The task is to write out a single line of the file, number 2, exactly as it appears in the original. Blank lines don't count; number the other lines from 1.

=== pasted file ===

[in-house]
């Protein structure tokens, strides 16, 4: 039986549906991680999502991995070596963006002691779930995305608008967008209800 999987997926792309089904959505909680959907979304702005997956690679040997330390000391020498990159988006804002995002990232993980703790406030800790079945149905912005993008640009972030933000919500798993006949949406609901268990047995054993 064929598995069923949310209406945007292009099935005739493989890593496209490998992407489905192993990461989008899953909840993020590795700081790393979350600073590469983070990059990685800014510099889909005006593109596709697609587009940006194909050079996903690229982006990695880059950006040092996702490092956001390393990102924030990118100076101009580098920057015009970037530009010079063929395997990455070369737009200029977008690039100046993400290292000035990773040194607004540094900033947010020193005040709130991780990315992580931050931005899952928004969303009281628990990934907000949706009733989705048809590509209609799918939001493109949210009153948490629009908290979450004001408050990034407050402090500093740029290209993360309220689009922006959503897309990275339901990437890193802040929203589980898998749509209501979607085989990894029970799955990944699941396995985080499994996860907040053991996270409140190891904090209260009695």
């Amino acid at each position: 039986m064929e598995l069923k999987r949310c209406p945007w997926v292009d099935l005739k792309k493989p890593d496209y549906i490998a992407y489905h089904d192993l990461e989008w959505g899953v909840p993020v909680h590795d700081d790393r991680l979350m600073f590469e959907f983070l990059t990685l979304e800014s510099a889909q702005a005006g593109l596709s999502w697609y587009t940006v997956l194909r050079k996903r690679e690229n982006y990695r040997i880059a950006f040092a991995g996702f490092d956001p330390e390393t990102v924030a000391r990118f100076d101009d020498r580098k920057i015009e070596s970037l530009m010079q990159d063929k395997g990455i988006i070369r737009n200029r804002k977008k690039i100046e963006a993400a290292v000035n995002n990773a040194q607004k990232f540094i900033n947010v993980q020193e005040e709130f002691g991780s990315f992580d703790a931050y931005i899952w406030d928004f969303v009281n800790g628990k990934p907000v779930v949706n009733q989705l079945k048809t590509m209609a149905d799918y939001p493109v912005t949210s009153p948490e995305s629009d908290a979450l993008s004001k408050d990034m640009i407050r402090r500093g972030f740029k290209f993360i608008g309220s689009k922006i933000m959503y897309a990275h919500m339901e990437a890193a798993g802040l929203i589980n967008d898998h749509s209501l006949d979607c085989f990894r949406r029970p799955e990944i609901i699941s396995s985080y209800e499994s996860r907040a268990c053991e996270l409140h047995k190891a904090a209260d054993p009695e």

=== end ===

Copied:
């Protein structure tokens, strides 16, 4: 039986549906991680999502991995070596963006002691779930995305608008967008209800 999987997926792309089904959505909680959907979304702005997956690679040997330390000391020498990159988006804002995002990232993980703790406030800790079945149905912005993008640009972030933000919500798993006949949406609901268990047995054993 064929598995069923949310209406945007292009099935005739493989890593496209490998992407489905192993990461989008899953909840993020590795700081790393979350600073590469983070990059990685800014510099889909005006593109596709697609587009940006194909050079996903690229982006990695880059950006040092996702490092956001390393990102924030990118100076101009580098920057015009970037530009010079063929395997990455070369737009200029977008690039100046993400290292000035990773040194607004540094900033947010020193005040709130991780990315992580931050931005899952928004969303009281628990990934907000949706009733989705048809590509209609799918939001493109949210009153948490629009908290979450004001408050990034407050402090500093740029290209993360309220689009922006959503897309990275339901990437890193802040929203589980898998749509209501979607085989990894029970799955990944699941396995985080499994996860907040053991996270409140190891904090209260009695």